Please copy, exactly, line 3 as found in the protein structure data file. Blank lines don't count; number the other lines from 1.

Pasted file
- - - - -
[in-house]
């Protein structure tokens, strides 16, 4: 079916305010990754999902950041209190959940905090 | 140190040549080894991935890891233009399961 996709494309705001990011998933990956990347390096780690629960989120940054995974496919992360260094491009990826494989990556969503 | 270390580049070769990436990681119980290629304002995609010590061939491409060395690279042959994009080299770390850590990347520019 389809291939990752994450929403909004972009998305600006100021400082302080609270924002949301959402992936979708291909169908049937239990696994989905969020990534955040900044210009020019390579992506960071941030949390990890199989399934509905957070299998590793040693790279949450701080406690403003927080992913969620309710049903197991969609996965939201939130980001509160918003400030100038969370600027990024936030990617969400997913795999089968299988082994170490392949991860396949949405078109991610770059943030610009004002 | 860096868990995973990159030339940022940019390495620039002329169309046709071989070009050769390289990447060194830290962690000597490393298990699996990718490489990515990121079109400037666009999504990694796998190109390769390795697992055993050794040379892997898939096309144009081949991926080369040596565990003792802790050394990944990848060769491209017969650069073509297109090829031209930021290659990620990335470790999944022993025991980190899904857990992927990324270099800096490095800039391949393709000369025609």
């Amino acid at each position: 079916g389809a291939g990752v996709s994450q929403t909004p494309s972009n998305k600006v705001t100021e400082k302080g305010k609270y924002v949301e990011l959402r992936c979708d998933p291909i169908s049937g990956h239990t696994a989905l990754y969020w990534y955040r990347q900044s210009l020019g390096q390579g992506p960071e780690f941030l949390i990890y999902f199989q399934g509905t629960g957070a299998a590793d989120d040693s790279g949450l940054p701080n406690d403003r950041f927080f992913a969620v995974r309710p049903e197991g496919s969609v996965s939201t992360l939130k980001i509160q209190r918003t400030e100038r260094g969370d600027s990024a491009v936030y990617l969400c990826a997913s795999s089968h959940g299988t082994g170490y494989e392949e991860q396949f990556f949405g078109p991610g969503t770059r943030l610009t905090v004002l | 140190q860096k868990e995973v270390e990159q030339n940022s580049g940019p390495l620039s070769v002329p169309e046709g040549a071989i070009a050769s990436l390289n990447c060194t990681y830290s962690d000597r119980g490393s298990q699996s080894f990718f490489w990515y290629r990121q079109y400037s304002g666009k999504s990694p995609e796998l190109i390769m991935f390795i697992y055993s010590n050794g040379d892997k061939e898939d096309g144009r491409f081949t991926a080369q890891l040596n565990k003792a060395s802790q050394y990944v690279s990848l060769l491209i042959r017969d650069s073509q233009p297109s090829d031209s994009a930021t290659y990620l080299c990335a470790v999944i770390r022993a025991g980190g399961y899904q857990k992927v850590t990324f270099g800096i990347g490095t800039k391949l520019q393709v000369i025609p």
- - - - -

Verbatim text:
């Amino acid at each position: 079916g389809a291939g990752v996709s994450q929403t909004p494309s972009n998305k600006v705001t100021e400082k302080g305010k609270y924002v949301e990011l959402r992936c979708d998933p291909i169908s049937g990956h239990t696994a989905l990754y969020w990534y955040r990347q900044s210009l020019g390096q390579g992506p960071e780690f941030l949390i990890y999902f199989q399934g509905t629960g957070a299998a590793d989120d040693s790279g949450l940054p701080n406690d403003r950041f927080f992913a969620v995974r309710p049903e197991g496919s969609v996965s939201t992360l939130k980001i509160q209190r918003t400030e100038r260094g969370d600027s990024a491009v936030y990617l969400c990826a997913s795999s089968h959940g299988t082994g170490y494989e392949e991860q396949f990556f949405g078109p991610g969503t770059r943030l610009t905090v004002l | 140190q860096k868990e995973v270390e990159q030339n940022s580049g940019p390495l620039s070769v002329p169309e046709g040549a071989i070009a050769s990436l390289n990447c060194t990681y830290s962690d000597r119980g490393s298990q699996s080894f990718f490489w990515y290629r990121q079109y400037s304002g666009k999504s990694p995609e796998l190109i390769m991935f390795i697992y055993s010590n050794g040379d892997k061939e898939d096309g144009r491409f081949t991926a080369q890891l040596n565990k003792a060395s802790q050394y990944v690279s990848l060769l491209i042959r017969d650069s073509q233009p297109s090829d031209s994009a930021t290659y990620l080299c990335a470790v999944i770390r022993a025991g980190g399961y899904q857990k992927v850590t990324f270099g800096i990347g490095t800039k391949l520019q393709v000369i025609p």